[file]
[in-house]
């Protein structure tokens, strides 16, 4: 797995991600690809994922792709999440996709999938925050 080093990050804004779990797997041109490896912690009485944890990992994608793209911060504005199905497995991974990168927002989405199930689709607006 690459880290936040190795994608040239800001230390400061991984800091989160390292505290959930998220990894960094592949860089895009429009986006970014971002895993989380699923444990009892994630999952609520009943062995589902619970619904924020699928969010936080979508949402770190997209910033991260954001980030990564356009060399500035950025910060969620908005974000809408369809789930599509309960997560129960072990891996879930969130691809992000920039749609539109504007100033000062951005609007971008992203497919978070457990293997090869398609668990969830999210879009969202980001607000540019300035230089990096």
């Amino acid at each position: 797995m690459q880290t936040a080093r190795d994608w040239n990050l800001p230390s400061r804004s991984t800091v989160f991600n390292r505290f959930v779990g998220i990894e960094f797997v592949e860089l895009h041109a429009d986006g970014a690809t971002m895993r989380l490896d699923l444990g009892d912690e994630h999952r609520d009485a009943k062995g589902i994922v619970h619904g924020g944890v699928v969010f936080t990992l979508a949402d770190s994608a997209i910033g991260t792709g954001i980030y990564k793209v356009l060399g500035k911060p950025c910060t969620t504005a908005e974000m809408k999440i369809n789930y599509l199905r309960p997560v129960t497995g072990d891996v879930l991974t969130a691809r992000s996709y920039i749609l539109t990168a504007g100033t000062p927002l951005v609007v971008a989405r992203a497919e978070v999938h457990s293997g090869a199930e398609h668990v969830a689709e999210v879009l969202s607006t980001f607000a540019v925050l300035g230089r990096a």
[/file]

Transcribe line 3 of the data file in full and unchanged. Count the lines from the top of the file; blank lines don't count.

């Amino acid at each position: 797995m690459q880290t936040a080093r190795d994608w040239n990050l800001p230390s400061r804004s991984t800091v989160f991600n390292r505290f959930v779990g998220i990894e960094f797997v592949e860089l895009h041109a429009d986006g970014a690809t971002m895993r989380l490896d699923l444990g009892d912690e994630h999952r609520d009485a009943k062995g589902i994922v619970h619904g924020g944890v699928v969010f936080t990992l979508a949402d770190s994608a997209i910033g991260t792709g954001i980030y990564k793209v356009l060399g500035k911060p950025c910060t969620t504005a908005e974000m809408k999440i369809n789930y599509l199905r309960p997560v129960t497995g072990d891996v879930l991974t969130a691809r992000s996709y920039i749609l539109t990168a504007g100033t000062p927002l951005v609007v971008a989405r992203a497919e978070v999938h457990s293997g090869a199930e398609h668990v969830a689709e999210v879009l969202s607006t980001f607000a540019v925050l300035g230089r990096a």